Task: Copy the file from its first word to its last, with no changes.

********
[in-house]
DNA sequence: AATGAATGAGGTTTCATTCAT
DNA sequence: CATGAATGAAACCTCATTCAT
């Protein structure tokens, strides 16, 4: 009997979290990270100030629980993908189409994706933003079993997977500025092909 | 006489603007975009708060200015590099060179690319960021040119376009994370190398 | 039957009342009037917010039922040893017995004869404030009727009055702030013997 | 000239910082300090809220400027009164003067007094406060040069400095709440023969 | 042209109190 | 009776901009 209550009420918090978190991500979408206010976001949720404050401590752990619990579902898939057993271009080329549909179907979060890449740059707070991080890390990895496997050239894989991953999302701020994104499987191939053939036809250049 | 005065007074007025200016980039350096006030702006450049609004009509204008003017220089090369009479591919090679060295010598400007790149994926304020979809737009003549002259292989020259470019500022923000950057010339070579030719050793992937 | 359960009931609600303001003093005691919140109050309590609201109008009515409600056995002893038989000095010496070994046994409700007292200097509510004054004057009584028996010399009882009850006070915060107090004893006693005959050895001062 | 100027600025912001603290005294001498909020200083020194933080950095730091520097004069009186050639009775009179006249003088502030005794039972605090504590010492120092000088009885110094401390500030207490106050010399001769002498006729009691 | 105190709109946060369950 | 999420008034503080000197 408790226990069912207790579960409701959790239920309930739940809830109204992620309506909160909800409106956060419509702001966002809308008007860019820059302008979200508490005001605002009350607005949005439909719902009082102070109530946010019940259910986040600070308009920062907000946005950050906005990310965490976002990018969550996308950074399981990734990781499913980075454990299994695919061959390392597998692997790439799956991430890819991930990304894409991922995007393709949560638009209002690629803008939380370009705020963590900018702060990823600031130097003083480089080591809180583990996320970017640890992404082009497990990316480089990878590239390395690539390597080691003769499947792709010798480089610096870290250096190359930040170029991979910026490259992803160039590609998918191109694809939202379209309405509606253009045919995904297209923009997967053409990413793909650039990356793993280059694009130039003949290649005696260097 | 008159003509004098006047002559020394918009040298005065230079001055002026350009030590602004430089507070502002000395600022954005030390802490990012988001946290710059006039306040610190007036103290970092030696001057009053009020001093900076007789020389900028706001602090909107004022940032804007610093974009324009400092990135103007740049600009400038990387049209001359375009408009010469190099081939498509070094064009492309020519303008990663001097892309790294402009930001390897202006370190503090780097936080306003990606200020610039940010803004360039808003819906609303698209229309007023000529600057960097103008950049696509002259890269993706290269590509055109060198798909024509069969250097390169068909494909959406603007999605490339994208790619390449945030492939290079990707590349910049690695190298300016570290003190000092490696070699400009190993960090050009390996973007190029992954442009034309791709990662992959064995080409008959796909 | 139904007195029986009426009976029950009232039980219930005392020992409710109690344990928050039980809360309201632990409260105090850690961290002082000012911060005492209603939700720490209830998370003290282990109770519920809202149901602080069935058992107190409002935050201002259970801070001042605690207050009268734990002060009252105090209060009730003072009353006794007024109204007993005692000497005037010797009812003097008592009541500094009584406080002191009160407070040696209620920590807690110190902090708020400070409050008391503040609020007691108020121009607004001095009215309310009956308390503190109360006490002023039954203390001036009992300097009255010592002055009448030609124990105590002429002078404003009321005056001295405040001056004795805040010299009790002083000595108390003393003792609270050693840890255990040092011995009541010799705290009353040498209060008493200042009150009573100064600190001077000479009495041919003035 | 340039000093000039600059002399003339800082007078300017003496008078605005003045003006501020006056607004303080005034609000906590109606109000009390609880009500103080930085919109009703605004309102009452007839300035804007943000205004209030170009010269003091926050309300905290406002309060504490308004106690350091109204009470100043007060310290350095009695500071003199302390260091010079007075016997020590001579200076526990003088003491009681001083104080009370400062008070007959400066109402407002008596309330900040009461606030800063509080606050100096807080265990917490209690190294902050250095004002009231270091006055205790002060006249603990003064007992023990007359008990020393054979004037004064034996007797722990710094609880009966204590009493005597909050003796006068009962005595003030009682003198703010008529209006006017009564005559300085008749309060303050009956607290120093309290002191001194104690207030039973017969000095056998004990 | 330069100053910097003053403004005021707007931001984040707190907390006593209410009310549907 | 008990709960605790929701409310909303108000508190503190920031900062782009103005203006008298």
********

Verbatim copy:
[in-house]
DNA sequence: AATGAATGAGGTTTCATTCAT
DNA sequence: CATGAATGAAACCTCATTCAT
């Protein structure tokens, strides 16, 4: 009997979290990270100030629980993908189409994706933003079993997977500025092909 | 006489603007975009708060200015590099060179690319960021040119376009994370190398 | 039957009342009037917010039922040893017995004869404030009727009055702030013997 | 000239910082300090809220400027009164003067007094406060040069400095709440023969 | 042209109190 | 009776901009 209550009420918090978190991500979408206010976001949720404050401590752990619990579902898939057993271009080329549909179907979060890449740059707070991080890390990895496997050239894989991953999302701020994104499987191939053939036809250049 | 005065007074007025200016980039350096006030702006450049609004009509204008003017220089090369009479591919090679060295010598400007790149994926304020979809737009003549002259292989020259470019500022923000950057010339070579030719050793992937 | 359960009931609600303001003093005691919140109050309590609201109008009515409600056995002893038989000095010496070994046994409700007292200097509510004054004057009584028996010399009882009850006070915060107090004893006693005959050895001062 | 100027600025912001603290005294001498909020200083020194933080950095730091520097004069009186050639009775009179006249003088502030005794039972605090504590010492120092000088009885110094401390500030207490106050010399001769002498006729009691 | 105190709109946060369950 | 999420008034503080000197 408790226990069912207790579960409701959790239920309930739940809830109204992620309506909160909800409106956060419509702001966002809308008007860019820059302008979200508490005001605002009350607005949005439909719902009082102070109530946010019940259910986040600070308009920062907000946005950050906005990310965490976002990018969550996308950074399981990734990781499913980075454990299994695919061959390392597998692997790439799956991430890819991930990304894409991922995007393709949560638009209002690629803008939380370009705020963590900018702060990823600031130097003083480089080591809180583990996320970017640890992404082009497990990316480089990878590239390395690539390597080691003769499947792709010798480089610096870290250096190359930040170029991979910026490259992803160039590609998918191109694809939202379209309405509606253009045919995904297209923009997967053409990413793909650039990356793993280059694009130039003949290649005696260097 | 008159003509004098006047002559020394918009040298005065230079001055002026350009030590602004430089507070502002000395600022954005030390802490990012988001946290710059006039306040610190007036103290970092030696001057009053009020001093900076007789020389900028706001602090909107004022940032804007610093974009324009400092990135103007740049600009400038990387049209001359375009408009010469190099081939498509070094064009492309020519303008990663001097892309790294402009930001390897202006370190503090780097936080306003990606200020610039940010803004360039808003819906609303698209229309007023000529600057960097103008950049696509002259890269993706290269590509055109060198798909024509069969250097390169068909494909959406603007999605490339994208790619390449945030492939290079990707590349910049690695190298300016570290003190000092490696070699400009190993960090050009390996973007190029992954442009034309791709990662992959064995080409008959796909 | 139904007195029986009426009976029950009232039980219930005392020992409710109690344990928050039980809360309201632990409260105090850690961290002082000012911060005492209603939700720490209830998370003290282990109770519920809202149901602080069935058992107190409002935050201002259970801070001042605690207050009268734990002060009252105090209060009730003072009353006794007024109204007993005692000497005037010797009812003097008592009541500094009584406080002191009160407070040696209620920590807690110190902090708020400070409050008391503040609020007691108020121009607004001095009215309310009956308390503190109360006490002023039954203390001036009992300097009255010592002055009448030609124990105590002429002078404003009321005056001295405040001056004795805040010299009790002083000595108390003393003792609270050693840890255990040092011995009541010799705290009353040498209060008493200042009150009573100064600190001077000479009495041919003035 | 340039000093000039600059002399003339800082007078300017003496008078605005003045003006501020006056607004303080005034609000906590109606109000009390609880009500103080930085919109009703605004309102009452007839300035804007943000205004209030170009010269003091926050309300905290406002309060504490308004106690350091109204009470100043007060310290350095009695500071003199302390260091010079007075016997020590001579200076526990003088003491009681001083104080009370400062008070007959400066109402407002008596309330900040009461606030800063509080606050100096807080265990917490209690190294902050250095004002009231270091006055205790002060006249603990003064007992023990007359008990020393054979004037004064034996007797722990710094609880009966204590009493005597909050003796006068009962005595003030009682003198703010008529209006006017009564005559300085008749309060303050009956607290120093309290002191001194104690207030039973017969000095056998004990 | 330069100053910097003053403004005021707007931001984040707190907390006593209410009310549907 | 008990709960605790929701409310909303108000508190503190920031900062782009103005203006008298």